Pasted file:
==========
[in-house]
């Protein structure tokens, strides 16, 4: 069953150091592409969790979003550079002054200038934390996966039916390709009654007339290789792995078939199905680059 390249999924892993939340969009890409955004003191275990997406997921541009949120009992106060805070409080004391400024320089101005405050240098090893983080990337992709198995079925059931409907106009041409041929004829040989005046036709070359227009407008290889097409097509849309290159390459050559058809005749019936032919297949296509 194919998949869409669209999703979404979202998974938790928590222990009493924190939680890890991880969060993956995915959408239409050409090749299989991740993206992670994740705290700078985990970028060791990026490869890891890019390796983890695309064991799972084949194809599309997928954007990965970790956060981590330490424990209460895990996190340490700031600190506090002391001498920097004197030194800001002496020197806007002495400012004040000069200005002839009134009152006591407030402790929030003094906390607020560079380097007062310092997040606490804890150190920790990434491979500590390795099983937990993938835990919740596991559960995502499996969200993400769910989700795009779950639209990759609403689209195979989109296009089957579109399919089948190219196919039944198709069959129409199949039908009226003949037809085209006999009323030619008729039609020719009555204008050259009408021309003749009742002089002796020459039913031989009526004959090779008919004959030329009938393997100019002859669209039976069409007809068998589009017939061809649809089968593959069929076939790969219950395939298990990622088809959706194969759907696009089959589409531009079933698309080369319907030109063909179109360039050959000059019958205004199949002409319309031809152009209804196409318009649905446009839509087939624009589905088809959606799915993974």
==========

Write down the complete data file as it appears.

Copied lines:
[in-house]
């Protein structure tokens, strides 16, 4: 069953150091592409969790979003550079002054200038934390996966039916390709009654007339290789792995078939199905680059 390249999924892993939340969009890409955004003191275990997406997921541009949120009992106060805070409080004391400024320089101005405050240098090893983080990337992709198995079925059931409907106009041409041929004829040989005046036709070359227009407008290889097409097509849309290159390459050559058809005749019936032919297949296509 194919998949869409669209999703979404979202998974938790928590222990009493924190939680890890991880969060993956995915959408239409050409090749299989991740993206992670994740705290700078985990970028060791990026490869890891890019390796983890695309064991799972084949194809599309997928954007990965970790956060981590330490424990209460895990996190340490700031600190506090002391001498920097004197030194800001002496020197806007002495400012004040000069200005002839009134009152006591407030402790929030003094906390607020560079380097007062310092997040606490804890150190920790990434491979500590390795099983937990993938835990919740596991559960995502499996969200993400769910989700795009779950639209990759609403689209195979989109296009089957579109399919089948190219196919039944198709069959129409199949039908009226003949037809085209006999009323030619008729039609020719009555204008050259009408021309003749009742002089002796020459039913031989009526004959090779008919004959030329009938393997100019002859669209039976069409007809068998589009017939061809649809089968593959069929076939790969219950395939298990990622088809959706194969759907696009089959589409531009079933698309080369319907030109063909179109360039050959000059019958205004199949002409319309031809152009209804196409318009649905446009839509087939624009589905088809959606799915993974």